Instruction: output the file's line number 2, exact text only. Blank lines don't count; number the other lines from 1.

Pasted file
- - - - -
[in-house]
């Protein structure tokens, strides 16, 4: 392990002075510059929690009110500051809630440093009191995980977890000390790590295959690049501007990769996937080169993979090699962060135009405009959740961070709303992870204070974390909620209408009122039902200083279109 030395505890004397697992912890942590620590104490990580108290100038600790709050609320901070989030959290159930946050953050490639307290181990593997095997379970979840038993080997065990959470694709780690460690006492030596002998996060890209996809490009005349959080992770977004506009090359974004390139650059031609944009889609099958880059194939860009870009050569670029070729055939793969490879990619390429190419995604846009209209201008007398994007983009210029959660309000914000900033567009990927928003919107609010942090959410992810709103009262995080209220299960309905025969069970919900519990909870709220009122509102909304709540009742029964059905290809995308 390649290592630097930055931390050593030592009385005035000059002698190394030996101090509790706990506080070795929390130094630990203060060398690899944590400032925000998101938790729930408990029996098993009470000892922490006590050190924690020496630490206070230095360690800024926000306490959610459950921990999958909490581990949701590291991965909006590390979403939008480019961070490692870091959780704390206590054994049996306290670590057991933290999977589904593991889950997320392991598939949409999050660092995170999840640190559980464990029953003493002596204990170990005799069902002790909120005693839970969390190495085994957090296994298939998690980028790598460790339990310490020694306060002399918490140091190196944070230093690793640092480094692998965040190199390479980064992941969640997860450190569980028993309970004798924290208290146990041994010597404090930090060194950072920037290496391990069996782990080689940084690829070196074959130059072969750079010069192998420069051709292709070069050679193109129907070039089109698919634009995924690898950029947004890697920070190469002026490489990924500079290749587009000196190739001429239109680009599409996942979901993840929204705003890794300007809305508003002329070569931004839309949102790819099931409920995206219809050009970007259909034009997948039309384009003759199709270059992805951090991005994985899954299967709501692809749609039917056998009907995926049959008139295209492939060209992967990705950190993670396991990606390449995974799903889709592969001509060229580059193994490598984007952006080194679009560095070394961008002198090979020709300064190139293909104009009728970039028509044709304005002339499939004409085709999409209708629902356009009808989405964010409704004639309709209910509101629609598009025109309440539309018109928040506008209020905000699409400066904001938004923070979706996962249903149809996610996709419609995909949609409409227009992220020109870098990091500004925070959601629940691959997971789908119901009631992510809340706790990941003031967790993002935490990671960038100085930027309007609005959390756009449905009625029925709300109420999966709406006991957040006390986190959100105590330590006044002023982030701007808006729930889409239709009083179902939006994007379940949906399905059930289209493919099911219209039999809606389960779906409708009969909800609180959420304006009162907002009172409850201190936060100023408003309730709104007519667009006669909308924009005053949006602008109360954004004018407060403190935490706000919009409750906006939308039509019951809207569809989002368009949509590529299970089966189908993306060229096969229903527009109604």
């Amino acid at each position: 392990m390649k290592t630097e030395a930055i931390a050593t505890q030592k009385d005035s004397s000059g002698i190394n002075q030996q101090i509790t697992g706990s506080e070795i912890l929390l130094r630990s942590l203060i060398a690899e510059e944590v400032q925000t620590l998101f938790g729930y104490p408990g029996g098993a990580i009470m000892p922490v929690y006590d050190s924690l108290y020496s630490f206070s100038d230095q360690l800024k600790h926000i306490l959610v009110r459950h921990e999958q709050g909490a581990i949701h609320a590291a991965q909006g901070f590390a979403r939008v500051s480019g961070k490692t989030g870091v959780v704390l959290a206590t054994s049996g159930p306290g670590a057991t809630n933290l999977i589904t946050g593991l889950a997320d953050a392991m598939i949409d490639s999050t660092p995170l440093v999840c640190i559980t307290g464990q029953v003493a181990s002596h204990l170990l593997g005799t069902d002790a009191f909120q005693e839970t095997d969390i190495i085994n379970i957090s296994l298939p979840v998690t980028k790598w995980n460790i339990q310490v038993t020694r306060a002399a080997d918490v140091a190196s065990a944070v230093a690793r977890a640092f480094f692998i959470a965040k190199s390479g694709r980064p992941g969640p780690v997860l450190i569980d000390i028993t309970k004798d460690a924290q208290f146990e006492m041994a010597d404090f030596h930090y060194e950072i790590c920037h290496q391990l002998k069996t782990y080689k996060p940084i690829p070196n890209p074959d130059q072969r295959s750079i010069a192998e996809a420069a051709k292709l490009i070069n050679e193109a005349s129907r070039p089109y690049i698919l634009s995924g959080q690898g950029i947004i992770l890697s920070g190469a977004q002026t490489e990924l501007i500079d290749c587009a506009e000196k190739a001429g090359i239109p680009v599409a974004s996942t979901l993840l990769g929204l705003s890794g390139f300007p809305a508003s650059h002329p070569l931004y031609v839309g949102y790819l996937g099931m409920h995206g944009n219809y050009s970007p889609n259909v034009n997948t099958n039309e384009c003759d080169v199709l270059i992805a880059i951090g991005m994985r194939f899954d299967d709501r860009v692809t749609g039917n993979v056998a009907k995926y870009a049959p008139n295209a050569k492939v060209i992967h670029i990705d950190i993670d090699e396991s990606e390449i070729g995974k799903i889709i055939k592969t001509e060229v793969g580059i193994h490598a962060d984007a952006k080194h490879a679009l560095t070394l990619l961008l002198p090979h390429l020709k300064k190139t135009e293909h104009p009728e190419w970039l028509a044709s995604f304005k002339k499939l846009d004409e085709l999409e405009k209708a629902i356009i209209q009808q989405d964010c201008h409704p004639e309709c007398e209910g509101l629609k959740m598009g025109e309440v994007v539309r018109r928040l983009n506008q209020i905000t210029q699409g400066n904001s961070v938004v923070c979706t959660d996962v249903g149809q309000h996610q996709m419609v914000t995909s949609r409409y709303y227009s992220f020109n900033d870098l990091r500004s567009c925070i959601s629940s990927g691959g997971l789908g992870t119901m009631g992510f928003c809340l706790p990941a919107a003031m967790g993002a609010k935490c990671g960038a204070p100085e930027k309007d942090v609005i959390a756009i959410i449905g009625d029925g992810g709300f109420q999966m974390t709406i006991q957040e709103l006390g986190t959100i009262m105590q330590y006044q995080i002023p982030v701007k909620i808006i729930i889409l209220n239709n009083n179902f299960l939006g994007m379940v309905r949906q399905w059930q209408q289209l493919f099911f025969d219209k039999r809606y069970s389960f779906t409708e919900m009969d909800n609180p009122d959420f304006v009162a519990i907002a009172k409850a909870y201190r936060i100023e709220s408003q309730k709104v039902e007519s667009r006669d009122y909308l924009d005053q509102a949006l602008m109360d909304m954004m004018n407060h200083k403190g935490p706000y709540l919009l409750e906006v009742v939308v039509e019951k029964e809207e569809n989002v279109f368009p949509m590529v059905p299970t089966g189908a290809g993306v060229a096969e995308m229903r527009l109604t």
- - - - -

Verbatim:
């Protein structure tokens, strides 16, 4: 392990002075510059929690009110500051809630440093009191995980977890000390790590295959690049501007990769996937080169993979090699962060135009405009959740961070709303992870204070974390909620209408009122039902200083279109 030395505890004397697992912890942590620590104490990580108290100038600790709050609320901070989030959290159930946050953050490639307290181990593997095997379970979840038993080997065990959470694709780690460690006492030596002998996060890209996809490009005349959080992770977004506009090359974004390139650059031609944009889609099958880059194939860009870009050569670029070729055939793969490879990619390429190419995604846009209209201008007398994007983009210029959660309000914000900033567009990927928003919107609010942090959410992810709103009262995080209220299960309905025969069970919900519990909870709220009122509102909304709540009742029964059905290809995308 390649290592630097930055931390050593030592009385005035000059002698190394030996101090509790706990506080070795929390130094630990203060060398690899944590400032925000998101938790729930408990029996098993009470000892922490006590050190924690020496630490206070230095360690800024926000306490959610459950921990999958909490581990949701590291991965909006590390979403939008480019961070490692870091959780704390206590054994049996306290670590057991933290999977589904593991889950997320392991598939949409999050660092995170999840640190559980464990029953003493002596204990170990005799069902002790909120005693839970969390190495085994957090296994298939998690980028790598460790339990310490020694306060002399918490140091190196944070230093690793640092480094692998965040190199390479980064992941969640997860450190569980028993309970004798924290208290146990041994010597404090930090060194950072920037290496391990069996782990080689940084690829070196074959130059072969750079010069192998420069051709292709070069050679193109129907070039089109698919634009995924690898950029947004890697920070190469002026490489990924500079290749587009000196190739001429239109680009599409996942979901993840929204705003890794300007809305508003002329070569931004839309949102790819099931409920995206219809050009970007259909034009997948039309384009003759199709270059992805951090991005994985899954299967709501692809749609039917056998009907995926049959008139295209492939060209992967990705950190993670396991990606390449995974799903889709592969001509060229580059193994490598984007952006080194679009560095070394961008002198090979020709300064190139293909104009009728970039028509044709304005002339499939004409085709999409209708629902356009009808989405964010409704004639309709209910509101629609598009025109309440539309018109928040506008209020905000699409400066904001938004923070979706996962249903149809996610996709419609995909949609409409227009992220020109870098990091500004925070959601629940691959997971789908119901009631992510809340706790990941003031967790993002935490990671960038100085930027309007609005959390756009449905009625029925709300109420999966709406006991957040006390986190959100105590330590006044002023982030701007808006729930889409239709009083179902939006994007379940949906399905059930289209493919099911219209039999809606389960779906409708009969909800609180959420304006009162907002009172409850201190936060100023408003309730709104007519667009006669909308924009005053949006602008109360954004004018407060403190935490706000919009409750906006939308039509019951809207569809989002368009949509590529299970089966189908993306060229096969229903527009109604």